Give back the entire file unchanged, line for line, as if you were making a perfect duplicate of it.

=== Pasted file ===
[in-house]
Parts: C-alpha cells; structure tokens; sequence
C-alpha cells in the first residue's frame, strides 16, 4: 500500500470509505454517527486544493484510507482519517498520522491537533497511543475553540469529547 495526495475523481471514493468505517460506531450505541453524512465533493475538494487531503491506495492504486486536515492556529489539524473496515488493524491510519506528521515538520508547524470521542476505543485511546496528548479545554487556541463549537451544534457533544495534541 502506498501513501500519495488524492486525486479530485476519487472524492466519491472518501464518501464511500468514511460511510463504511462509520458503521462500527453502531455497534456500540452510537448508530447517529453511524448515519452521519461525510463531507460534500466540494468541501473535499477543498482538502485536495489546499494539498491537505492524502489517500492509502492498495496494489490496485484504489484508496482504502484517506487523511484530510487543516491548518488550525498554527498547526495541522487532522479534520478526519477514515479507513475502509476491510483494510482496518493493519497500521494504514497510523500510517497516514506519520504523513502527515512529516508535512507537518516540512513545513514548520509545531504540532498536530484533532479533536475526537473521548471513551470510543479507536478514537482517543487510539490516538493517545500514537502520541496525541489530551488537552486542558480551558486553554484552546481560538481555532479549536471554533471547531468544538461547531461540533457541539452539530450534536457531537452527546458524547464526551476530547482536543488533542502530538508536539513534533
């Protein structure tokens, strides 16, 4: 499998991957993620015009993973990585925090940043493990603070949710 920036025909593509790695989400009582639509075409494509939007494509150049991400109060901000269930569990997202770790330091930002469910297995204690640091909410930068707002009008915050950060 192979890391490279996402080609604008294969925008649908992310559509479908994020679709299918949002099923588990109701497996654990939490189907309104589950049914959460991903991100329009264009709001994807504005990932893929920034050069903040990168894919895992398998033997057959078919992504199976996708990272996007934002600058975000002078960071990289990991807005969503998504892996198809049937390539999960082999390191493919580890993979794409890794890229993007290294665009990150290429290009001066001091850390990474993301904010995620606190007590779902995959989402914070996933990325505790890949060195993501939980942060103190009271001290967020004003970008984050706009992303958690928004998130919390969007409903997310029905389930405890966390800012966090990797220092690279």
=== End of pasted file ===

[in-house]
Parts: C-alpha cells; structure tokens; sequence
C-alpha cells in the first residue's frame, strides 16, 4: 500500500470509505454517527486544493484510507482519517498520522491537533497511543475553540469529547 495526495475523481471514493468505517460506531450505541453524512465533493475538494487531503491506495492504486486536515492556529489539524473496515488493524491510519506528521515538520508547524470521542476505543485511546496528548479545554487556541463549537451544534457533544495534541 502506498501513501500519495488524492486525486479530485476519487472524492466519491472518501464518501464511500468514511460511510463504511462509520458503521462500527453502531455497534456500540452510537448508530447517529453511524448515519452521519461525510463531507460534500466540494468541501473535499477543498482538502485536495489546499494539498491537505492524502489517500492509502492498495496494489490496485484504489484508496482504502484517506487523511484530510487543516491548518488550525498554527498547526495541522487532522479534520478526519477514515479507513475502509476491510483494510482496518493493519497500521494504514497510523500510517497516514506519520504523513502527515512529516508535512507537518516540512513545513514548520509545531504540532498536530484533532479533536475526537473521548471513551470510543479507536478514537482517543487510539490516538493517545500514537502520541496525541489530551488537552486542558480551558486553554484552546481560538481555532479549536471554533471547531468544538461547531461540533457541539452539530450534536457531537452527546458524547464526551476530547482536543488533542502530538508536539513534533
């Protein structure tokens, strides 16, 4: 499998991957993620015009993973990585925090940043493990603070949710 920036025909593509790695989400009582639509075409494509939007494509150049991400109060901000269930569990997202770790330091930002469910297995204690640091909410930068707002009008915050950060 192979890391490279996402080609604008294969925008649908992310559509479908994020679709299918949002099923588990109701497996654990939490189907309104589950049914959460991903991100329009264009709001994807504005990932893929920034050069903040990168894919895992398998033997057959078919992504199976996708990272996007934002600058975000002078960071990289990991807005969503998504892996198809049937390539999960082999390191493919580890993979794409890794890229993007290294665009990150290429290009001066001091850390990474993301904010995620606190007590779902995959989402914070996933990325505790890949060195993501939980942060103190009271001290967020004003970008984050706009992303958690928004998130919390969007409903997310029905389930405890966390800012966090990797220092690279």